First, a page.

How Green Party debacle proved that political leaders need media training
Natalie Bennett’s errant grilling with Nick Ferrari will hardly inspire a vote of confidence – let alone crosses at the ballot box
The Green Party has been keen to pep up its media coverage, and has even strived to bag a slot in the upcoming TV debates – but after this week’s headline-grabbing radio interview, many people will be wondering if they are even up to the job.
On Tuesday, Green Party leader Natalie Bennett was interviewed on Nick Ferrari’s LBC radio show. This was part of their policy launch, and was presumably intended to show they aren’t just a one-policy party; that they are a serious option for undecided voters.
A few questions into an already awkward interview on housing policy, Ferrari asked: “How much would that bring? The cost of 500,000 homes, let’s start with that. How much would that be?”
Bennett answered: “Right, well – that’s err… you’ve got a total cost… err… that we’re… that will be spelt out in our manifesto.”
Ferrari replied: “so, you don’t know?”
Her next answer on the cost of the homes was no more enlightening: “right, well – what, what, what we’re looking at in terms, in terms of the figures here, umm, what we need to do is actually… err, we’re looking at a total spend of 2.7… billion.”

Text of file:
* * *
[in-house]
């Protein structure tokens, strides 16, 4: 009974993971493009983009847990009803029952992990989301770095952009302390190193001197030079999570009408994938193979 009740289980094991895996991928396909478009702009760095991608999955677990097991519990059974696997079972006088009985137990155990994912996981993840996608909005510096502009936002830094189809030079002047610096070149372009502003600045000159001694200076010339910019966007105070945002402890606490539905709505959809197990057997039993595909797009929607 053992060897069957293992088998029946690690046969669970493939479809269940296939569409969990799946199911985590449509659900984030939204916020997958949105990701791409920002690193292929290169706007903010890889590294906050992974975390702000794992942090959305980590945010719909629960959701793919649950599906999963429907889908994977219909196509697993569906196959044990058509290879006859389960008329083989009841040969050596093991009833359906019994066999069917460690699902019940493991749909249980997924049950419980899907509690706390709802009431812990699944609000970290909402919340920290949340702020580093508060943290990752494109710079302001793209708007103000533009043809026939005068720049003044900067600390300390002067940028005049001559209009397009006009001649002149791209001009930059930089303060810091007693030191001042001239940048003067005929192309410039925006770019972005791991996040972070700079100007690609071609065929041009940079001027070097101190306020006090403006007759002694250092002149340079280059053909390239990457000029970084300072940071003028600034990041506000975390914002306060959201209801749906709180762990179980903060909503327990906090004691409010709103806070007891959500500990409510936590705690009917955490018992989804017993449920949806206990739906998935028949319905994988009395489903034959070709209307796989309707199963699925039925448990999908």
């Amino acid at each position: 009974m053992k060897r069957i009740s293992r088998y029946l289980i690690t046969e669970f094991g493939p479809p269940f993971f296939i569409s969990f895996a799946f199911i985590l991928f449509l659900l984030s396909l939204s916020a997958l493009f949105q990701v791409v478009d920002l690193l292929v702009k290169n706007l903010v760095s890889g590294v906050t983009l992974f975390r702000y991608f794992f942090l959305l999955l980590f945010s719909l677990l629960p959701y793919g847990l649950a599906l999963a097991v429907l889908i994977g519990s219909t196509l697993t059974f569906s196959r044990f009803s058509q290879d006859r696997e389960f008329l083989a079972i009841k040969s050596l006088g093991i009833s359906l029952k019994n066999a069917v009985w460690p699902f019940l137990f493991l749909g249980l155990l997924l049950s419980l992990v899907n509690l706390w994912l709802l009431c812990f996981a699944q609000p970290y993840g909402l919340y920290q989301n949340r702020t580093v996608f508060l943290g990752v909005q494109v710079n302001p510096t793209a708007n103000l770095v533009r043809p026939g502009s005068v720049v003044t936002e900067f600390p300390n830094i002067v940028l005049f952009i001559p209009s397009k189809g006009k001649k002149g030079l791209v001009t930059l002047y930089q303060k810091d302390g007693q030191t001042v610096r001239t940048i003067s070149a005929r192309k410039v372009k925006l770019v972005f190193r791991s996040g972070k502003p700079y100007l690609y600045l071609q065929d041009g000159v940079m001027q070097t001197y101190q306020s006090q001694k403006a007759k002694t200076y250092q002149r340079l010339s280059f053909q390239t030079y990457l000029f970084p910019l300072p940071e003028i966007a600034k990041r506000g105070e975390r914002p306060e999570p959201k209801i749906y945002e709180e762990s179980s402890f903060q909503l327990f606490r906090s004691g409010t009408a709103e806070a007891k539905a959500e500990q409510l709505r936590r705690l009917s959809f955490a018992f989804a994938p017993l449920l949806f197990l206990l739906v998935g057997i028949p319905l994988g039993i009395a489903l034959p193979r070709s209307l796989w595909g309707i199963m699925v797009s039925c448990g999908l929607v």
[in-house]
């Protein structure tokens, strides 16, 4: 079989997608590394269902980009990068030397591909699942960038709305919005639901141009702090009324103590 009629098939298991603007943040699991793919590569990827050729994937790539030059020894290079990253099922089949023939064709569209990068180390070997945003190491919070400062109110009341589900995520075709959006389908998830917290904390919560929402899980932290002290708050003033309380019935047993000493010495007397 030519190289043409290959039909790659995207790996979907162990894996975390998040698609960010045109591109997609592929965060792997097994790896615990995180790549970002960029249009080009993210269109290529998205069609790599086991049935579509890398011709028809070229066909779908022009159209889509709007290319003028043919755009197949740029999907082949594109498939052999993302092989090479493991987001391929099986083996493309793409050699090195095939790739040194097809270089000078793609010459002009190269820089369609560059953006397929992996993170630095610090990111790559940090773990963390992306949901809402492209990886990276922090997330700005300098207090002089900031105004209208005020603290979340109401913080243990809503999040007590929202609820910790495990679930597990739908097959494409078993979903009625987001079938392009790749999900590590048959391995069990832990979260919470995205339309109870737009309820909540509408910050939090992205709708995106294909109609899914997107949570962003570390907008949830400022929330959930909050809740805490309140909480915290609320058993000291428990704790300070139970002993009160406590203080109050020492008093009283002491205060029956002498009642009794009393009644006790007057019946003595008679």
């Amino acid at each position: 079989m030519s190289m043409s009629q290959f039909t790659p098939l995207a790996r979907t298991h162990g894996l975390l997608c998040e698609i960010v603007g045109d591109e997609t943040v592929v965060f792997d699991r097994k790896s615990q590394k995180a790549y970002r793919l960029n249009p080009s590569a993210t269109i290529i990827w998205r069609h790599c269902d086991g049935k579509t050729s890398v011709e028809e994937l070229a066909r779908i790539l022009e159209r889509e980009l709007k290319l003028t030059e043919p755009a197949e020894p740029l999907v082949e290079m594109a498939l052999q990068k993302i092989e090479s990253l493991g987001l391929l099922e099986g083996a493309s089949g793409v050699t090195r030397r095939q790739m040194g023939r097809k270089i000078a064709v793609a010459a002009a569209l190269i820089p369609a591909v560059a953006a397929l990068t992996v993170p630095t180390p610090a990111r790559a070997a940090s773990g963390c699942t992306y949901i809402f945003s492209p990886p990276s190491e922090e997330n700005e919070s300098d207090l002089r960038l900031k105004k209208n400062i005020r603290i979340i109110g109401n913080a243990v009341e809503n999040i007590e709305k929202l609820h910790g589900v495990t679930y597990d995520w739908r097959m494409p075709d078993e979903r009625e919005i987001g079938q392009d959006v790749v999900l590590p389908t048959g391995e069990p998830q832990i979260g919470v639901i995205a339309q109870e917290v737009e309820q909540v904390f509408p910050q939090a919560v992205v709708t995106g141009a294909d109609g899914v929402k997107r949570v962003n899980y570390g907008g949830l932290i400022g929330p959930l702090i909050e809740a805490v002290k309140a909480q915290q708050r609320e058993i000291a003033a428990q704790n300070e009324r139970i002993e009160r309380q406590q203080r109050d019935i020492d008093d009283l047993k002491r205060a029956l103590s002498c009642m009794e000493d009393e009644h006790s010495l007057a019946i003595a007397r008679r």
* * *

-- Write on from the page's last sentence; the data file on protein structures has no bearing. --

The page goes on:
Ferrari continued to calmly push her on what kind of costs were involved. Bennett tried – and failed – to give a clear answer, and her voice wavered and faltered before she loudly coughed, saying: “sorry, yes, as you can probably hear I’ve got a huge cold”.
At a news conference the following day, Bennett was asked if she had let the party down with her interview. She answered: “it was absolutely excruciating in the studio. All I can say is, occasionally one just has a mind blank”. Then, on a later interview with the BBC’s Daily Politics, she said, “I am sorry to the Green Party members [that] I didn't do a good job – any kind of job – presenting our policies.”
Days later, it’s still in the news. People have dissected the interview performance, others have examined the reactions on social media – and various news organisations have even used it as a good excuse to list other political interviews that have gone badly wrong. What very few people were discussing were the actual Green Party policies… which was, of course, the object of doing the interview from the start.
The inability to answer these key questions – presumably thanks to a lack of interview preparation – has meant that the party has occupied the headlines, but certainly not for the reasons it wanted. The danger now is that people would be inclined to associate the Greens with this amateur performance – a link that is hardly likely to win them further support. Or votes.
Will Edwards is managing director at media training consultancy Bluewood Training.
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